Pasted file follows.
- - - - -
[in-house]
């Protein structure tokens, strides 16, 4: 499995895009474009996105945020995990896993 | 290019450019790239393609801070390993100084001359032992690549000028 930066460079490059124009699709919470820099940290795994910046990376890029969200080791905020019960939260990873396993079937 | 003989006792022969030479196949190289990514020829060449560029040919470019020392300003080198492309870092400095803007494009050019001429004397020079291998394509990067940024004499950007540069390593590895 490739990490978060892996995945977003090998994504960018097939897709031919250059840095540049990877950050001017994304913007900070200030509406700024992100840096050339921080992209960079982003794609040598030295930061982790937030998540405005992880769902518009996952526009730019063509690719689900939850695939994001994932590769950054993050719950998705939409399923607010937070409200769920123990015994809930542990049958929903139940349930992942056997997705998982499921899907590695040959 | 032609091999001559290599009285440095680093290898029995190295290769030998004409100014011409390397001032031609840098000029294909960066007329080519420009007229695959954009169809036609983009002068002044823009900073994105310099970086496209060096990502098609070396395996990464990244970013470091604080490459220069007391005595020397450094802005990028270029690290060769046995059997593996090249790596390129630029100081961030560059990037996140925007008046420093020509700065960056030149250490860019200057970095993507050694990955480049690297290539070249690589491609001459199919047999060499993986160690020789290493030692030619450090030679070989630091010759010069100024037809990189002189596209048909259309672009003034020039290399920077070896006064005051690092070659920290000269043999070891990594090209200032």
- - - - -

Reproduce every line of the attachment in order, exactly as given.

[in-house]
């Protein structure tokens, strides 16, 4: 499995895009474009996105945020995990896993 | 290019450019790239393609801070390993100084001359032992690549000028 930066460079490059124009699709919470820099940290795994910046990376890029969200080791905020019960939260990873396993079937 | 003989006792022969030479196949190289990514020829060449560029040919470019020392300003080198492309870092400095803007494009050019001429004397020079291998394509990067940024004499950007540069390593590895 490739990490978060892996995945977003090998994504960018097939897709031919250059840095540049990877950050001017994304913007900070200030509406700024992100840096050339921080992209960079982003794609040598030295930061982790937030998540405005992880769902518009996952526009730019063509690719689900939850695939994001994932590769950054993050719950998705939409399923607010937070409200769920123990015994809930542990049958929903139940349930992942056997997705998982499921899907590695040959 | 032609091999001559290599009285440095680093290898029995190295290769030998004409100014011409390397001032031609840098000029294909960066007329080519420009007229695959954009169809036609983009002068002044823009900073994105310099970086496209060096990502098609070396395996990464990244970013470091604080490459220069007391005595020397450094802005990028270029690290060769046995059997593996090249790596390129630029100081961030560059990037996140925007008046420093020509700065960056030149250490860019200057970095993507050694990955480049690297290539070249690589491609001459199919047999060499993986160690020789290493030692030619450090030679070989630091010759010069100024037809990189002189596209048909259309672009003034020039290399920077070896006064005051690092070659920290000269043999070891990594090209200032």